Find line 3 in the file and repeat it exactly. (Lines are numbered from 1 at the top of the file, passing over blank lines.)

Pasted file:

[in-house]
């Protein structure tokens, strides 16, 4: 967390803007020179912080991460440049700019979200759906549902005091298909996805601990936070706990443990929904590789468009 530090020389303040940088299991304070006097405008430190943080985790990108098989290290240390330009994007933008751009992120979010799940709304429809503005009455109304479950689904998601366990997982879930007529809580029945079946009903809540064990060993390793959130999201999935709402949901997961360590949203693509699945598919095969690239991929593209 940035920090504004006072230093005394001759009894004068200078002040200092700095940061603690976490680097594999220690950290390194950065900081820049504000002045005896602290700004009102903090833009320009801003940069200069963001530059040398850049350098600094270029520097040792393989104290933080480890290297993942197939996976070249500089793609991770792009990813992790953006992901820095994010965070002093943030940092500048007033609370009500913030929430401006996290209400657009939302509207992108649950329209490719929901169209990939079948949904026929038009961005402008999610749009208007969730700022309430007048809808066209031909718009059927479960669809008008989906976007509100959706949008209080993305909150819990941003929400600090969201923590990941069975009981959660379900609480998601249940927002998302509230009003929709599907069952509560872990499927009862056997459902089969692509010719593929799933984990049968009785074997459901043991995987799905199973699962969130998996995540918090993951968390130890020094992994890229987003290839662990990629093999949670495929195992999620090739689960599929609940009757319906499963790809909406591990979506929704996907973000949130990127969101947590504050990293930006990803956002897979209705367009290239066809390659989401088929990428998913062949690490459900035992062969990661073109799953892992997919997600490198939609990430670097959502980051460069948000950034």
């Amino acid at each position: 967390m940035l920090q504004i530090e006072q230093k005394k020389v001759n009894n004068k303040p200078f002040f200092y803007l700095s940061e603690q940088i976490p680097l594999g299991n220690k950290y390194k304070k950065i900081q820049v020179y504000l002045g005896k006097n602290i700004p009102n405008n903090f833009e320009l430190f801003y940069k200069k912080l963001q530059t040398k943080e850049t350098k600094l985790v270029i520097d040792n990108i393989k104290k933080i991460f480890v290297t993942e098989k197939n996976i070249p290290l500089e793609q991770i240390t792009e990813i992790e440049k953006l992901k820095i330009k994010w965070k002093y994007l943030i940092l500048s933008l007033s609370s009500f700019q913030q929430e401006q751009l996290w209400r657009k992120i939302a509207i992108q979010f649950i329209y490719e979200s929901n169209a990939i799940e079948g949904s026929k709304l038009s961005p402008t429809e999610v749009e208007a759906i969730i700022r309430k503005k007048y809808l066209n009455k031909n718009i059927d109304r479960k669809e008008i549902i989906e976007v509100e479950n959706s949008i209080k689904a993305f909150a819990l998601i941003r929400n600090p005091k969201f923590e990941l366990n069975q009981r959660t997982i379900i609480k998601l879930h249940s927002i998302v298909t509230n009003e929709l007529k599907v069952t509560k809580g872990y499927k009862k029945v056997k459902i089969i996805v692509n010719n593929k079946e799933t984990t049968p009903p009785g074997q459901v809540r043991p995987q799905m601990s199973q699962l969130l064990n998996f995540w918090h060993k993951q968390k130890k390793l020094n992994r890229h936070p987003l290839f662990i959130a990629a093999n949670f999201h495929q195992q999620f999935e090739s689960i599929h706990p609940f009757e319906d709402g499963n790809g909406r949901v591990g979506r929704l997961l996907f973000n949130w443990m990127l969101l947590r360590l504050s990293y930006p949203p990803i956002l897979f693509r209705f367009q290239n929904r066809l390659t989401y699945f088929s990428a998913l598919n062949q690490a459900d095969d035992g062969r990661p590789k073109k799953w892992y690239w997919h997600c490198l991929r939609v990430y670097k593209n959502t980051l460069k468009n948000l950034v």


């Amino acid at each position: 967390m940035l920090q504004i530090e006072q230093k005394k020389v001759n009894n004068k303040p200078f002040f200092y803007l700095s940061e603690q940088i976490p680097l594999g299991n220690k950290y390194k304070k950065i900081q820049v020179y504000l002045g005896k006097n602290i700004p009102n405008n903090f833009e320009l430190f801003y940069k200069k912080l963001q530059t040398k943080e850049t350098k600094l985790v270029i520097d040792n990108i393989k104290k933080i991460f480890v290297t993942e098989k197939n996976i070249p290290l500089e793609q991770i240390t792009e990813i992790e440049k953006l992901k820095i330009k994010w965070k002093y994007l943030i940092l500048s933008l007033s609370s009500f700019q913030q929430e401006q751009l996290w209400r657009k992120i939302a509207i992108q979010f649950i329209y490719e979200s929901n169209a990939i799940e079948g949904s026929k709304l038009s961005p402008t429809e999610v749009e208007a759906i969730i700022r309430k503005k007048y809808l066209n009455k031909n718009i059927d109304r479960k669809e008008i549902i989906e976007v509100e479950n959706s949008i209080k689904a993305f909150a819990l998601i941003r929400n600090p005091k969201f923590e990941l366990n069975q009981r959660t997982i379900i609480k998601l879930h249940s927002i998302v298909t509230n009003e929709l007529k599907v069952t509560k809580g872990y499927k009862k029945v056997k459902i089969i996805v692509n010719n593929k079946e799933t984990t049968p009903p009785g074997q459901v809540r043991p995987q799905m601990s199973q699962l969130l064990n998996f995540w918090h060993k993951q968390k130890k390793l020094n992994r890229h936070p987003l290839f662990i959130a990629a093999n949670f999201h495929q195992q999620f999935e090739s689960i599929h706990p609940f009757e319906d709402g499963n790809g909406r949901v591990g979506r929704l997961l996907f973000n949130w443990m990127l969101l947590r360590l504050s990293y930006p949203p990803i956002l897979f693509r209705f367009q290239n929904r066809l390659t989401y699945f088929s990428a998913l598919n062949q690490a459900d095969d035992g062969r990661p590789k073109k799953w892992y690239w997919h997600c490198l991929r939609v990430y670097k593209n959502t980051l460069k468009n948000l950034v």